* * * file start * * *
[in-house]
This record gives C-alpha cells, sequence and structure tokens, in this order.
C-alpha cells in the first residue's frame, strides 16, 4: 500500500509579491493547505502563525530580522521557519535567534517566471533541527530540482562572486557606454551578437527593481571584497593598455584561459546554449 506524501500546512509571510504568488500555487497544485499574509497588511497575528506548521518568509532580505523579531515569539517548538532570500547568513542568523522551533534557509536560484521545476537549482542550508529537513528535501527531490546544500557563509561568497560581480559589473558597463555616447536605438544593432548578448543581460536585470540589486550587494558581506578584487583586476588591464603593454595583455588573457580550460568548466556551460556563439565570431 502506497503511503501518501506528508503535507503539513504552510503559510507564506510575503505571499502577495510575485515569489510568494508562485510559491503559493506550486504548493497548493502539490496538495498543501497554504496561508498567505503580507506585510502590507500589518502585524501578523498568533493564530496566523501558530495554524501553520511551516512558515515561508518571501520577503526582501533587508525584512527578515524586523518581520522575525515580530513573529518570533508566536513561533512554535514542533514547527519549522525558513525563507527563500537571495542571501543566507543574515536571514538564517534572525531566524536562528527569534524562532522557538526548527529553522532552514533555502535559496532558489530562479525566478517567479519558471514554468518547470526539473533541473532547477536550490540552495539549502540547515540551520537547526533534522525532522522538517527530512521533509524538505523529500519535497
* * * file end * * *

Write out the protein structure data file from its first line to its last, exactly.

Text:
[in-house]
This record gives C-alpha cells, sequence and structure tokens, in this order.
C-alpha cells in the first residue's frame, strides 16, 4: 500500500509579491493547505502563525530580522521557519535567534517566471533541527530540482562572486557606454551578437527593481571584497593598455584561459546554449 506524501500546512509571510504568488500555487497544485499574509497588511497575528506548521518568509532580505523579531515569539517548538532570500547568513542568523522551533534557509536560484521545476537549482542550508529537513528535501527531490546544500557563509561568497560581480559589473558597463555616447536605438544593432548578448543581460536585470540589486550587494558581506578584487583586476588591464603593454595583455588573457580550460568548466556551460556563439565570431 502506497503511503501518501506528508503535507503539513504552510503559510507564506510575503505571499502577495510575485515569489510568494508562485510559491503559493506550486504548493497548493502539490496538495498543501497554504496561508498567505503580507506585510502590507500589518502585524501578523498568533493564530496566523501558530495554524501553520511551516512558515515561508518571501520577503526582501533587508525584512527578515524586523518581520522575525515580530513573529518570533508566536513561533512554535514542533514547527519549522525558513525563507527563500537571495542571501543566507543574515536571514538564517534572525531566524536562528527569534524562532522557538526548527529553522532552514533555502535559496532558489530562479525566478517567479519558471514554468518547470526539473533541473532547477536550490540552495539549502540547515540551520537547526533534522525532522522538517527530512521533509524538505523529500519535497